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Alternative namesNerve pain; Postherpetic neuralgia
DefinitionPains which follow the paths of specific nerves.
Causes, incidence, and risk factors
The causes of neuralgias are varied. Chemicals can cause nerve irritation. Inflammation, trauma (including surgery), compression by adjacent structures (tumors or inflamed tissues), and infections can all lead to neuralgias. In many cases, however, the cause is unknown or unidentifiable.
Neuralgias are most common in elderly persons, but they can occur at any age.
The cause of trigeminal neuralgia is occasionally a blood vessel or small tumor pressing on the nerve. Disorders such as multiple sclerosis (an inflammatory disease affecting the brain and spinal cord), certain forms of arthritis, and diabetes (high blood sugar) can also cause trigeminal neuralgia, but most commonly a cause is not identified.
In this condition, certain movements such as chewing, talking, swallowing, or touching an area of the face may trigger a spasm of excruciating pain.
A related but rather uncommon neuralgia affects the glosso-pharyngeal nerve, one of the nerves that provide sensation to the throat. Symptoms of this neuralgia are short, shock-like episodes of pain located in the throat.
Some other neuralgias occur after certain infections such as shingles , which is caused by the varicella-zoster virus, a type of herpesvirus (postherpetic neuralgia). This can produce a constant burning pain after shingles rash has healed. The pain is worsened by movement or contact with the affected area.
Postherpetic neuralgia can be debilitating long after signs of the original herpes infection have disappeared. Two other infectious diseases that can cause neuralgias are syphilis and Lyme disease.
Diabetes can produce almost any neuralgia, including trigeminal neuralgia, carpal tunnel syndrome (a condition characterized by pain and numbness of the hand and wrist), and meralgia paresthetica (problem manifested by numbness and pain in the thigh, due to damage to the lateral femoral cutaneous nerve). Strict control of blood sugar may prevent diabetic nerve damage and may accelerate recovery in patients who do develop neuralgia.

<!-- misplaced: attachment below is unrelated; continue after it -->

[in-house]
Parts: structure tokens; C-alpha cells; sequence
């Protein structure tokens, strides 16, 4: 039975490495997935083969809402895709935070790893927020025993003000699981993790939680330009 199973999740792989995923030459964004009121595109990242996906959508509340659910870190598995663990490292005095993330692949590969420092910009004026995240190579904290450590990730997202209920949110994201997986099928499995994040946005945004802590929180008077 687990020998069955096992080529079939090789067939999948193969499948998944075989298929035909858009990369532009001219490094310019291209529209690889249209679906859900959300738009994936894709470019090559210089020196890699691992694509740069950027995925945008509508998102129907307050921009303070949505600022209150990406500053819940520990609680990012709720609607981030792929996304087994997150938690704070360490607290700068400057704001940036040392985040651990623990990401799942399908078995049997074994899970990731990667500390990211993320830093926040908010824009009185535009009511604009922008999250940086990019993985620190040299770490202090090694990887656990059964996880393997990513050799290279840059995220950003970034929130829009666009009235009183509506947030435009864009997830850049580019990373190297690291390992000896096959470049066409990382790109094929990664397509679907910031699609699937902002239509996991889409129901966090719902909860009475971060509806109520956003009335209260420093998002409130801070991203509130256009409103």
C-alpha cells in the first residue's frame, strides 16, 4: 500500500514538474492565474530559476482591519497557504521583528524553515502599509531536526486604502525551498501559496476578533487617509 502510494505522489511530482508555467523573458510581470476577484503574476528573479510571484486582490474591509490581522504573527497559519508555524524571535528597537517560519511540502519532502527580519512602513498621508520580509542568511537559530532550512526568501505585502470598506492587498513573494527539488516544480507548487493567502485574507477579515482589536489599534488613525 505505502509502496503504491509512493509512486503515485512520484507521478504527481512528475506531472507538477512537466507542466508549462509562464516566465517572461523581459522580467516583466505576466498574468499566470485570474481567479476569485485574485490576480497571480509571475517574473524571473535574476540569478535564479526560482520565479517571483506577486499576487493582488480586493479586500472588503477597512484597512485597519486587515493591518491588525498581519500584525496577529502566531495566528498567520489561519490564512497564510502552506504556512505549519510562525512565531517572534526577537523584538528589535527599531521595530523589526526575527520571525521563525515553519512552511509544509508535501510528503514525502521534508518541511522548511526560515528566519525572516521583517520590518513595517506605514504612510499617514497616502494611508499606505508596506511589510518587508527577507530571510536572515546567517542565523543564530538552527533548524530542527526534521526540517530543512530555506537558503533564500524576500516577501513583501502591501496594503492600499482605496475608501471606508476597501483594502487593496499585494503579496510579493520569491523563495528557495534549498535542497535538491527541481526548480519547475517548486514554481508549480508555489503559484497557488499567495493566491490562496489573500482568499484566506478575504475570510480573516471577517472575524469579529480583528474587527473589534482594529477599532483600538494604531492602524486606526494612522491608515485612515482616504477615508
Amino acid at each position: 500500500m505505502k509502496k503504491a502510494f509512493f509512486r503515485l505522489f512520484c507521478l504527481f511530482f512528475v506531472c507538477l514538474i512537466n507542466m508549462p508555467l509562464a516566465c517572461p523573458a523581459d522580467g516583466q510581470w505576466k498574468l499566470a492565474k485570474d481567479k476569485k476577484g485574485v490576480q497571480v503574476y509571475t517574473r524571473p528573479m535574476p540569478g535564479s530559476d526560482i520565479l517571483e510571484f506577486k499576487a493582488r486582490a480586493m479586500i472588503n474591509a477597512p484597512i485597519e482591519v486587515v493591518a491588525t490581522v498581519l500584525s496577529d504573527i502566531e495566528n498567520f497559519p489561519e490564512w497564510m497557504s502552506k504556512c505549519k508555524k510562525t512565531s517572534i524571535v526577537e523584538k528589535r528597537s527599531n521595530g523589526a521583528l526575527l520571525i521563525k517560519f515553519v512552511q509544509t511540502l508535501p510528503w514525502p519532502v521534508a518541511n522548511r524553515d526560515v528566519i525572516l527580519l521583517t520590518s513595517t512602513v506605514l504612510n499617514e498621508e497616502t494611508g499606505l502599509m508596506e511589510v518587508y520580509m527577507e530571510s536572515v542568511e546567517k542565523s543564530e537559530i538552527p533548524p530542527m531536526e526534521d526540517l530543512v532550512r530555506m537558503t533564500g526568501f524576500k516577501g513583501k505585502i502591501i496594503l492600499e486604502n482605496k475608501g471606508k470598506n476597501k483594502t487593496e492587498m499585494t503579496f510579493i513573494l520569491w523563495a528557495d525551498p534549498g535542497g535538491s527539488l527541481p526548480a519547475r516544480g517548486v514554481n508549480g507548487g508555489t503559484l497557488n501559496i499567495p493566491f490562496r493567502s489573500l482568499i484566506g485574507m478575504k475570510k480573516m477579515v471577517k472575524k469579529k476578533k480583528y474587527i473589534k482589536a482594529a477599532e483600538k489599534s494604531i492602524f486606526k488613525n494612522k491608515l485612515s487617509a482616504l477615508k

Other medical conditions that can be associated with neuralgias are chronic renal insufficiency and porphyria (a hereditary disease in which the body can not get rid of certain substances produced after the normal breakdown of blood in the body). Certain drugs can also cause this problem.
Any touch or pressure is interpreted as pain. Movement may be painful.
Signs and tests
Neurologic examination shows tenderness occurring along a nerve tract. Trigeminal neuralgia has pain usually along the second and third nerve divisions (lower face and jaw), and rarely involves the first nerve division (temple and forehead). Other signs of altered nerve function can be often encountered, such as loss of deep tendon reflexes, local loss of muscle bulk, local lack of sweating (sweating is mediated by nerve function), and abnormal skin sensation.
There may be specific trigger points (areas where even a slight touch triggers pain). A dental examination is used to rule out dental disorders that may cause facial pain . The presence of other symptoms (such as redness or swelling ) may indicate disorders causing the pain, such as infections, fractures , rheumatoid arthritis , or other disorders.
The first part of the test, the NCS, involves giving small electric shocks to skin areas overlaying specific nerve paths. The physician then can figure out whether or not the conduction of electricity is delayed or blocked through the particular nerve that was tested.
The second part of the test, the EMG, involves the careful insertion of a very fine needle into the skin, which is attached to an electric probe. The physician can measure the electrical activity of the sampled muscle at rest and during motion, which provides, indirectly, useful clues regarding nerve function. Although the procedure sounds rather unpleasant, most patients are able to tolerate it with little discomfort.